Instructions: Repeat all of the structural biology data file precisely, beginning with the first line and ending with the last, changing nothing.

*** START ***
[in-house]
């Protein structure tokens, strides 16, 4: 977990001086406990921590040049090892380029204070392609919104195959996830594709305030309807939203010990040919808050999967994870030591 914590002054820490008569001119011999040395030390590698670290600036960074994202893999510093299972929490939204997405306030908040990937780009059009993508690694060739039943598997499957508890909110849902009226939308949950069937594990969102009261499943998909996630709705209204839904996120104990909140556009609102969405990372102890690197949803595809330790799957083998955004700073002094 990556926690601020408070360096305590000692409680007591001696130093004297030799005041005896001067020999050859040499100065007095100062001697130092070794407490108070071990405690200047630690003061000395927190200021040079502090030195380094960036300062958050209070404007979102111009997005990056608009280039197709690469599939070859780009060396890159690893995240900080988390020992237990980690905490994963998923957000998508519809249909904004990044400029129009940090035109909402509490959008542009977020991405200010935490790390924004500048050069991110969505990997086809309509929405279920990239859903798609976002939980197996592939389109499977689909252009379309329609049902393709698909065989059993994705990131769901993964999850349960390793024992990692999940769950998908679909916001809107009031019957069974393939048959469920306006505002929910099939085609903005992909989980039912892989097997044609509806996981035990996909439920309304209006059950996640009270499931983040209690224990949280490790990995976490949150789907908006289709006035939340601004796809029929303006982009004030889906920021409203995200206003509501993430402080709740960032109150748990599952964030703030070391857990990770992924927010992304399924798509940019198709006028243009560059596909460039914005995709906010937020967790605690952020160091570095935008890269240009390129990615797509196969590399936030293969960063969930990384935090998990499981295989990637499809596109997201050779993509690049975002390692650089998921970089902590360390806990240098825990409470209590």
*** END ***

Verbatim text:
[in-house]
């Protein structure tokens, strides 16, 4: 977990001086406990921590040049090892380029204070392609919104195959996830594709305030309807939203010990040919808050999967994870030591 914590002054820490008569001119011999040395030390590698670290600036960074994202893999510093299972929490939204997405306030908040990937780009059009993508690694060739039943598997499957508890909110849902009226939308949950069937594990969102009261499943998909996630709705209204839904996120104990909140556009609102969405990372102890690197949803595809330790799957083998955004700073002094 990556926690601020408070360096305590000692409680007591001696130093004297030799005041005896001067020999050859040499100065007095100062001697130092070794407490108070071990405690200047630690003061000395927190200021040079502090030195380094960036300062958050209070404007979102111009997005990056608009280039197709690469599939070859780009060396890159690893995240900080988390020992237990980690905490994963998923957000998508519809249909904004990044400029129009940090035109909402509490959008542009977020991405200010935490790390924004500048050069991110969505990997086809309509929405279920990239859903798609976002939980197996592939389109499977689909252009379309329609049902393709698909065989059993994705990131769901993964999850349960390793024992990692999940769950998908679909916001809107009031019957069974393939048959469920306006505002929910099939085609903005992909989980039912892989097997044609509806996981035990996909439920309304209006059950996640009270499931983040209690224990949280490790990995976490949150789907908006289709006035939340601004796809029929303006982009004030889906920021409203995200206003509501993430402080709740960032109150748990599952964030703030070391857990990770992924927010992304399924798509940019198709006028243009560059596909460039914005995709906010937020967790605690952020160091570095935008890269240009390129990615797509196969590399936030293969960063969930990384935090998990499981295989990637499809596109997201050779993509690049975002390692650089998921970089902590360390806990240098825990409470209590």